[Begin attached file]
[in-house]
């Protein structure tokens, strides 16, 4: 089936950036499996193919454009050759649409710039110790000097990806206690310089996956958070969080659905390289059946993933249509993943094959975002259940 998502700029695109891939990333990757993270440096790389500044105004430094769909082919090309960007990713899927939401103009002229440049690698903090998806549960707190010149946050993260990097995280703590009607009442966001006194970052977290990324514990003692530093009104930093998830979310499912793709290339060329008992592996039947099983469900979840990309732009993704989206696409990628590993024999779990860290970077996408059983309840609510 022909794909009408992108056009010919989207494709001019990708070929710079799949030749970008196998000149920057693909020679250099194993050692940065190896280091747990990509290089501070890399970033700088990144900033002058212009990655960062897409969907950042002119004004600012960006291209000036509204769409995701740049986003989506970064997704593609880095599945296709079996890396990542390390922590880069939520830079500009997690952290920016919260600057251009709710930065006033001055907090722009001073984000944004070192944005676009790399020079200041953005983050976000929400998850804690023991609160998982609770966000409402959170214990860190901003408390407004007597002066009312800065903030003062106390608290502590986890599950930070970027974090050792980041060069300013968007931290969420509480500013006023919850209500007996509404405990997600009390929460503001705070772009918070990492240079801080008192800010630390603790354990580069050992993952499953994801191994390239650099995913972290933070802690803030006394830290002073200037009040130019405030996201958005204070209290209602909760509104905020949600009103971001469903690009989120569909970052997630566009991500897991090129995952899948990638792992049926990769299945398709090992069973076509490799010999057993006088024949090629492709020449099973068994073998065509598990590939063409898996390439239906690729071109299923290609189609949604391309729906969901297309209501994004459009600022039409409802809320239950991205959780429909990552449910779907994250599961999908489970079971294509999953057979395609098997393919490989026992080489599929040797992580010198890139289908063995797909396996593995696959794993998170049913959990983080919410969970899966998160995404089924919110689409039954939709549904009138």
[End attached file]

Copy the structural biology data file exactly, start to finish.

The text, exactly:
[in-house]
């Protein structure tokens, strides 16, 4: 089936950036499996193919454009050759649409710039110790000097990806206690310089996956958070969080659905390289059946993933249509993943094959975002259940 998502700029695109891939990333990757993270440096790389500044105004430094769909082919090309960007990713899927939401103009002229440049690698903090998806549960707190010149946050993260990097995280703590009607009442966001006194970052977290990324514990003692530093009104930093998830979310499912793709290339060329008992592996039947099983469900979840990309732009993704989206696409990628590993024999779990860290970077996408059983309840609510 022909794909009408992108056009010919989207494709001019990708070929710079799949030749970008196998000149920057693909020679250099194993050692940065190896280091747990990509290089501070890399970033700088990144900033002058212009990655960062897409969907950042002119004004600012960006291209000036509204769409995701740049986003989506970064997704593609880095599945296709079996890396990542390390922590880069939520830079500009997690952290920016919260600057251009709710930065006033001055907090722009001073984000944004070192944005676009790399020079200041953005983050976000929400998850804690023991609160998982609770966000409402959170214990860190901003408390407004007597002066009312800065903030003062106390608290502590986890599950930070970027974090050792980041060069300013968007931290969420509480500013006023919850209500007996509404405990997600009390929460503001705070772009918070990492240079801080008192800010630390603790354990580069050992993952499953994801191994390239650099995913972290933070802690803030006394830290002073200037009040130019405030996201958005204070209290209602909760509104905020949600009103971001469903690009989120569909970052997630566009991500897991090129995952899948990638792992049926990769299945398709090992069973076509490799010999057993006088024949090629492709020449099973068994073998065509598990590939063409898996390439239906690729071109299923290609189609949604391309729906969901297309209501994004459009600022039409409802809320239950991205959780429909990552449910779907994250599961999908489970079971294509999953057979395609098997393919490989026992080489599929040797992580010198890139289908063995797909396996593995696959794993998170049913959990983080919410969970899966998160995404089924919110689409039954939709549904009138």